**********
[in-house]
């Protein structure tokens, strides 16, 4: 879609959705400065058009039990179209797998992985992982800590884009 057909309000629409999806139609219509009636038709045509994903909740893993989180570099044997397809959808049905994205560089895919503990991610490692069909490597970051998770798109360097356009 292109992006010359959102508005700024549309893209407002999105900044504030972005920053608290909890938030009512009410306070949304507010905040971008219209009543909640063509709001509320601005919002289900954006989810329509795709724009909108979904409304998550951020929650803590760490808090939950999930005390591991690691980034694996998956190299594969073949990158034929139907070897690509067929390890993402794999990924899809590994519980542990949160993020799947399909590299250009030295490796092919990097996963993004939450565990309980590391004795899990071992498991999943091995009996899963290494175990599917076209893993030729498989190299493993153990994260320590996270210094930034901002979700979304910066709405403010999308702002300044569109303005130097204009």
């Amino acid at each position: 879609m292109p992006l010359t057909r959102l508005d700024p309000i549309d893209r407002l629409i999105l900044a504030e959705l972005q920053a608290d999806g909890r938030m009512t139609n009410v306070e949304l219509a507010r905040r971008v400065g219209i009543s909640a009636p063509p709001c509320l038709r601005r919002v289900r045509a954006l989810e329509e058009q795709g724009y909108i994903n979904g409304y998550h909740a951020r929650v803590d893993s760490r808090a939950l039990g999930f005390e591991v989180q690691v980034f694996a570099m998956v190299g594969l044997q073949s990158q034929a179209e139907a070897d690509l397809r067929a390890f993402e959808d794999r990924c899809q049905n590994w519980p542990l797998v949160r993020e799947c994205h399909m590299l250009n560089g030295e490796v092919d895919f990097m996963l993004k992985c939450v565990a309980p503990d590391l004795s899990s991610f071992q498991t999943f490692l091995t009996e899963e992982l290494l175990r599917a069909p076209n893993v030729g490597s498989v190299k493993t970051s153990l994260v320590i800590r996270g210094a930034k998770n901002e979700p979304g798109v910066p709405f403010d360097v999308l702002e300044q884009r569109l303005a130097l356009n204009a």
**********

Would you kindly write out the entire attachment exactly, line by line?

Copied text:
[in-house]
């Protein structure tokens, strides 16, 4: 879609959705400065058009039990179209797998992985992982800590884009 057909309000629409999806139609219509009636038709045509994903909740893993989180570099044997397809959808049905994205560089895919503990991610490692069909490597970051998770798109360097356009 292109992006010359959102508005700024549309893209407002999105900044504030972005920053608290909890938030009512009410306070949304507010905040971008219209009543909640063509709001509320601005919002289900954006989810329509795709724009909108979904409304998550951020929650803590760490808090939950999930005390591991690691980034694996998956190299594969073949990158034929139907070897690509067929390890993402794999990924899809590994519980542990949160993020799947399909590299250009030295490796092919990097996963993004939450565990309980590391004795899990071992498991999943091995009996899963290494175990599917076209893993030729498989190299493993153990994260320590996270210094930034901002979700979304910066709405403010999308702002300044569109303005130097204009």
């Amino acid at each position: 879609m292109p992006l010359t057909r959102l508005d700024p309000i549309d893209r407002l629409i999105l900044a504030e959705l972005q920053a608290d999806g909890r938030m009512t139609n009410v306070e949304l219509a507010r905040r971008v400065g219209i009543s909640a009636p063509p709001c509320l038709r601005r919002v289900r045509a954006l989810e329509e058009q795709g724009y909108i994903n979904g409304y998550h909740a951020r929650v803590d893993s760490r808090a939950l039990g999930f005390e591991v989180q690691v980034f694996a570099m998956v190299g594969l044997q073949s990158q034929a179209e139907a070897d690509l397809r067929a390890f993402e959808d794999r990924c899809q049905n590994w519980p542990l797998v949160r993020e799947c994205h399909m590299l250009n560089g030295e490796v092919d895919f990097m996963l993004k992985c939450v565990a309980p503990d590391l004795s899990s991610f071992q498991t999943f490692l091995t009996e899963e992982l290494l175990r599917a069909p076209n893993v030729g490597s498989v190299k493993t970051s153990l994260v320590i800590r996270g210094a930034k998770n901002e979700p979304g798109v910066p709405f403010d360097v999308l702002e300044q884009r569109l303005a130097l356009n204009a």